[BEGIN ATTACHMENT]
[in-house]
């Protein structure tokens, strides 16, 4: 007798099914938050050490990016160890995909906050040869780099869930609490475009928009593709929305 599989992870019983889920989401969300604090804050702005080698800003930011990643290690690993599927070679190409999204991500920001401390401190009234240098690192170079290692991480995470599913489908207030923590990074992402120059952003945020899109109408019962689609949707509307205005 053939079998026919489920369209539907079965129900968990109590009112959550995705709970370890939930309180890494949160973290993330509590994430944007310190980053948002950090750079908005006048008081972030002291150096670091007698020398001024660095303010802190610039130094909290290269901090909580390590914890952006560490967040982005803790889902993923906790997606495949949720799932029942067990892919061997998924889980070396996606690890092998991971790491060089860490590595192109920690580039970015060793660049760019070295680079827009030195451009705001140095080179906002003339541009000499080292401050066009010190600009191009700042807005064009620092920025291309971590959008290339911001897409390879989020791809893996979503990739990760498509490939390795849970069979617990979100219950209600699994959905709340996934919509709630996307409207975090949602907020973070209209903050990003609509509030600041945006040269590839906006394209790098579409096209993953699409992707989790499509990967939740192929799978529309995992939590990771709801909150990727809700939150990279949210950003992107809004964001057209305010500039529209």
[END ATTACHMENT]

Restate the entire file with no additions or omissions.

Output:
[in-house]
């Protein structure tokens, strides 16, 4: 007798099914938050050490990016160890995909906050040869780099869930609490475009928009593709929305 599989992870019983889920989401969300604090804050702005080698800003930011990643290690690993599927070679190409999204991500920001401390401190009234240098690192170079290692991480995470599913489908207030923590990074992402120059952003945020899109109408019962689609949707509307205005 053939079998026919489920369209539907079965129900968990109590009112959550995705709970370890939930309180890494949160973290993330509590994430944007310190980053948002950090750079908005006048008081972030002291150096670091007698020398001024660095303010802190610039130094909290290269901090909580390590914890952006560490967040982005803790889902993923906790997606495949949720799932029942067990892919061997998924889980070396996606690890092998991971790491060089860490590595192109920690580039970015060793660049760019070295680079827009030195451009705001140095080179906002003339541009000499080292401050066009010190600009191009700042807005064009620092920025291309971590959008290339911001897409390879989020791809893996979503990739990760498509490939390795849970069979617990979100219950209600699994959905709340996934919509709630996307409207975090949602907020973070209209903050990003609509509030600041945006040269590839906006394209790098579409096209993953699409992707989790499509990967939740192929799978529309995992939590990771709801909150990727809700939150990279949210950003992107809004964001057209305010500039529209």